We visit the set of Frank Miller's latest directorial effort and get the low down on the production

Upon entering Albuquerque Studios in New Mexico, I was engulfed in a sea of green. This is the home of Frank Miller's latest directorial effort; an adaptation of Will Eisner's pulpy serialized picture book The Spirit. He is shooting it in the same style as his own big screen adaptations of Sin City and 300. The film is going to be made up of CGI'd images, the actors acting as the only practical props on stage.

There are a few actual items littered about this huge production barn. Tangible objects that the actors will have to interact with. A wrought iron fire escape. An old grey van marked Ditko's Speedy Delivery, a direct nod to Miller's previous work. There are sand bags and lighting equipment packed into every square inch of the floor space. Even though it seems like there would be less to do when working in this new medium, the crew is hustling and bustling harder than I've ever seen a crew work before. A lot of emotion is going into The Spirit. Miller is nailing the comic's look with absolute perfection. It seems that he is staying within the lines originally drawn by Eisner, himself.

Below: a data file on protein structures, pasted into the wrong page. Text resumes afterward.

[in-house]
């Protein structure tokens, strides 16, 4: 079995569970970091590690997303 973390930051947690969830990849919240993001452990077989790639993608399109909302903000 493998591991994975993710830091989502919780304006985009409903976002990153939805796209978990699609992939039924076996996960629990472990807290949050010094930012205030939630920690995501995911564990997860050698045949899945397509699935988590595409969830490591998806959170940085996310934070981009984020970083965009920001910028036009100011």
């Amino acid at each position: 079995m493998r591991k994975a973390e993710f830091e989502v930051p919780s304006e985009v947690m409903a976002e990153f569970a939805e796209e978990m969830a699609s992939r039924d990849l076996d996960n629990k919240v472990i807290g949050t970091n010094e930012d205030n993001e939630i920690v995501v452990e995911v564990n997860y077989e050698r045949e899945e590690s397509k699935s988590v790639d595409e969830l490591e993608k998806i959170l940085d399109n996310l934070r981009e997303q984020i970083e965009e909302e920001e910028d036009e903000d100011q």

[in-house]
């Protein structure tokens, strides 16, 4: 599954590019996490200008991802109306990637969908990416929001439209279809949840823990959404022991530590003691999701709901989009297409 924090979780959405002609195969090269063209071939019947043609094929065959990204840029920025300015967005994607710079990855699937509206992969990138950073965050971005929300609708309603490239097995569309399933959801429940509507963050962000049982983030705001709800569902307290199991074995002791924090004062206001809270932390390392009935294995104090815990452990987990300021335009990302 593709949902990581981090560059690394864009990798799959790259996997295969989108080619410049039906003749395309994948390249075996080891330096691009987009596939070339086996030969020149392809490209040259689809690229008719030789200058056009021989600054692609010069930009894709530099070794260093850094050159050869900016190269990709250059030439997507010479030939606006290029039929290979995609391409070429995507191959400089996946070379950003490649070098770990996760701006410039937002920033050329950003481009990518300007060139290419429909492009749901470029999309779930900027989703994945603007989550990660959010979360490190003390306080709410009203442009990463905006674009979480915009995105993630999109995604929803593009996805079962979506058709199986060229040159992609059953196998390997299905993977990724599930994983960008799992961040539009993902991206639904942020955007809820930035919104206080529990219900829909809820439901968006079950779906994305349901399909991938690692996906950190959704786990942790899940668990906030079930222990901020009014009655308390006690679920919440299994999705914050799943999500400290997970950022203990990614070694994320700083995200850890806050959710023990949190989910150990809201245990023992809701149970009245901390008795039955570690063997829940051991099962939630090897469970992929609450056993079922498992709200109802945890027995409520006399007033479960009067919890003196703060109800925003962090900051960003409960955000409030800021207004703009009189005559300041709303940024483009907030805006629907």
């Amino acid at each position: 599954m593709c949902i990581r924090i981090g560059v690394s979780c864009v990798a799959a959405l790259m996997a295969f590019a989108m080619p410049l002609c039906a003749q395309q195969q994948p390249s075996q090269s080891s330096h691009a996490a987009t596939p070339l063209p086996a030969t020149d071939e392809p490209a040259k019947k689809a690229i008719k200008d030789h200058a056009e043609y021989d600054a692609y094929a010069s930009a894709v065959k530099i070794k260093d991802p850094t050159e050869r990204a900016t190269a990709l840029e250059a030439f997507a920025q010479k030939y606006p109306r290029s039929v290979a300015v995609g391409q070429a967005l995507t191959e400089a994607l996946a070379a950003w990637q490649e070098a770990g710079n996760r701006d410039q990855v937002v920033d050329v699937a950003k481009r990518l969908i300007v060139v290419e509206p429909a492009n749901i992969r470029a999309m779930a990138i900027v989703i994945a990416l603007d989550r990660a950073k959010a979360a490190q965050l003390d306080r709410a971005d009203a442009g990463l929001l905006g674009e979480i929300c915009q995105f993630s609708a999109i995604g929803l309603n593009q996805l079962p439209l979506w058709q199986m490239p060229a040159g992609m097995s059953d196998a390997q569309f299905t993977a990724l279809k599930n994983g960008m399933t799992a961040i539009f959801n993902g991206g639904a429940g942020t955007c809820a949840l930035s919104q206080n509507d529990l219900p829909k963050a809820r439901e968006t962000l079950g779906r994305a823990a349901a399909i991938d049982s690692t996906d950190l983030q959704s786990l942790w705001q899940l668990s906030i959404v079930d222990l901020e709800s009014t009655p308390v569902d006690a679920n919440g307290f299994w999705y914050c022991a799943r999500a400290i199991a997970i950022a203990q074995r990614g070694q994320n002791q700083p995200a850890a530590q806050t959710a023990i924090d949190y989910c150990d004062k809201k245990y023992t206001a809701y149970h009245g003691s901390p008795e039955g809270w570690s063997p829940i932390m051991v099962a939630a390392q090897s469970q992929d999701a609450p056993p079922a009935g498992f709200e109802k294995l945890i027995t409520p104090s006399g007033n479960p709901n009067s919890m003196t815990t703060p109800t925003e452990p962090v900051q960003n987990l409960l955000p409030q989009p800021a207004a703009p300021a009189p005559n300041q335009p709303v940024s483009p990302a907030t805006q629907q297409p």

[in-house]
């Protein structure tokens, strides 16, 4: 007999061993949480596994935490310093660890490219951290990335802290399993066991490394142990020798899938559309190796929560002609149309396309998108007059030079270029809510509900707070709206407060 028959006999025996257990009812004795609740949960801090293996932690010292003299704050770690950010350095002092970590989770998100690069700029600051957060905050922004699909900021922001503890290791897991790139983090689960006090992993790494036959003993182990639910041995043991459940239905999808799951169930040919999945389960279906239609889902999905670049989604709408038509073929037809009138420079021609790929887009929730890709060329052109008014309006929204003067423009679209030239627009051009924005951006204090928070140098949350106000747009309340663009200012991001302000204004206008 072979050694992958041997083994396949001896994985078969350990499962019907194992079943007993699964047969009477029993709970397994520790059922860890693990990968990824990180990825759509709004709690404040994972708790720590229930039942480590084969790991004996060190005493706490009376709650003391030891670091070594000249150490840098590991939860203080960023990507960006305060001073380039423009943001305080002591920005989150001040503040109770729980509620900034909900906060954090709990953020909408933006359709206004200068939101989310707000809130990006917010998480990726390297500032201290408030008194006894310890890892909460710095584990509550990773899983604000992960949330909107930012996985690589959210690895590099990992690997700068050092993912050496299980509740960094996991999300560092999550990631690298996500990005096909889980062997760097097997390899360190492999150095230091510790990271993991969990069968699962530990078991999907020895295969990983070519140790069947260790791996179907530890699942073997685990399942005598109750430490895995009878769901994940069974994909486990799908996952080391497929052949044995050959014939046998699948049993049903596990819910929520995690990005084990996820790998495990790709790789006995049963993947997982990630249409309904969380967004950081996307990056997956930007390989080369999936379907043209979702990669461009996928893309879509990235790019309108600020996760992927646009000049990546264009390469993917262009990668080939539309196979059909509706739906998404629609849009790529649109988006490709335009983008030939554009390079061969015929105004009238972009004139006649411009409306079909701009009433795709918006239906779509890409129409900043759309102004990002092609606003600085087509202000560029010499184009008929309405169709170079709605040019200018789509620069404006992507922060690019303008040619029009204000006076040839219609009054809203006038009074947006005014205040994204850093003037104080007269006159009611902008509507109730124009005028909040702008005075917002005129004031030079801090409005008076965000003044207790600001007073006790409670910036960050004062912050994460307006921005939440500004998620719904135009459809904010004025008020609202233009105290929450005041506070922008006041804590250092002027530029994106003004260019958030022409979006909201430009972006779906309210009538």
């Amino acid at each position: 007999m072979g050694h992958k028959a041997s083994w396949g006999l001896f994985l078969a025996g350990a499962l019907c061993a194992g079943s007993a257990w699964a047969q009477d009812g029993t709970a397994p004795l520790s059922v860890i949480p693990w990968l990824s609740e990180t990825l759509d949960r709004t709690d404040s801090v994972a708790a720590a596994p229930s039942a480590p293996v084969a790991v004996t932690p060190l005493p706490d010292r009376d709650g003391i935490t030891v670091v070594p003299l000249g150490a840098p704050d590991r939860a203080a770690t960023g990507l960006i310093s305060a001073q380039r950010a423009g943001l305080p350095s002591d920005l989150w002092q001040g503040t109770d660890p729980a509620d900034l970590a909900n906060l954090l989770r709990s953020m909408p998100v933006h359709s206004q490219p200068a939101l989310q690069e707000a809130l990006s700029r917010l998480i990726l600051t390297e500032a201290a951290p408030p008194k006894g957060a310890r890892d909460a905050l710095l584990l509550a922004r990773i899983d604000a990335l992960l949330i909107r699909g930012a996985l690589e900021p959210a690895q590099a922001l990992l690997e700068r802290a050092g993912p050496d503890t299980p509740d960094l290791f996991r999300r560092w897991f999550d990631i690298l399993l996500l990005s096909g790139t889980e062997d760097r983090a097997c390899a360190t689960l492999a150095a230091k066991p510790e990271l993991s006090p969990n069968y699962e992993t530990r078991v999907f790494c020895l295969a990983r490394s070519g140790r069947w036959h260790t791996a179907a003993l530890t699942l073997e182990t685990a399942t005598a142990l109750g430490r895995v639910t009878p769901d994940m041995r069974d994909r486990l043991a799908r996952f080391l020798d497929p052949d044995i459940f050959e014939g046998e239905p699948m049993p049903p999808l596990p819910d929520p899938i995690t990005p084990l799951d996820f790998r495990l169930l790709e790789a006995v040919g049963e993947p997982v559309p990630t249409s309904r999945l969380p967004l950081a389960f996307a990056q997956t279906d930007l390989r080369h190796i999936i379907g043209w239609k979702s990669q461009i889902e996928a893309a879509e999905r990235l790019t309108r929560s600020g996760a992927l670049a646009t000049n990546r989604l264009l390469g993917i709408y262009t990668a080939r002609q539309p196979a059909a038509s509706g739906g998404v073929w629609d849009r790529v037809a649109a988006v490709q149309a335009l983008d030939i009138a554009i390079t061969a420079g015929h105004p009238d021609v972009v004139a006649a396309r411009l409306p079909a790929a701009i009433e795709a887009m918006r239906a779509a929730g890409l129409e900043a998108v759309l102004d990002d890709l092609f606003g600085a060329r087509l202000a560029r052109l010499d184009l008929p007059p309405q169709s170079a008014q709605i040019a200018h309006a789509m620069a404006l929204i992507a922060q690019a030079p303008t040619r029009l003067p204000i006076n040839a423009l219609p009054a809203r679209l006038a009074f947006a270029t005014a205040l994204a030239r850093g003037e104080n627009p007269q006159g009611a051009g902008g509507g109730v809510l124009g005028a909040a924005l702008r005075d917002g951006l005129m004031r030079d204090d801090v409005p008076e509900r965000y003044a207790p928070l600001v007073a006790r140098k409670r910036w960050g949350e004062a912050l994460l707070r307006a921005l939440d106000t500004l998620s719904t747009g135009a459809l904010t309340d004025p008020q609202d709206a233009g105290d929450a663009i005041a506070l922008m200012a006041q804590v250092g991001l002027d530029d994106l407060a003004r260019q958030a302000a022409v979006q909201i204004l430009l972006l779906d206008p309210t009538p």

To read my entire set visit, you can CLICK HERE

Before getting a chance to talk with Frank Miller, we spoke with the film's producer Deborah Del Prete. She has previously worked on "Mean "Creek" and "Hooligans". She had a lot to tell us about this latest big screen graphic novel adaptation. Here is our conversation:

What are you guys shooting today?

Deborah Del Prete: We are shooting what we call "The Projects". Which is part of the finale of the movie. It is the last big set piece of the film. We are shooting two units simultaneously. Both Frank and I have monitors in our stations, so that no matter where we are, we can see what is happening on both units. We have a second unit, which is the splinter unit, going on. Which are basically these stunts. We can look at it and go, "Oh, that is not right!" We can run over and take a look at it, since we are essentially right here.

There are two stages that you are using?

Deborah Del Prete: Yes. What we have done is separated them into quadrants. We have a green world and a black world. We have all of our big stunt work going on the black side. We have rigged these stages for our stunt people.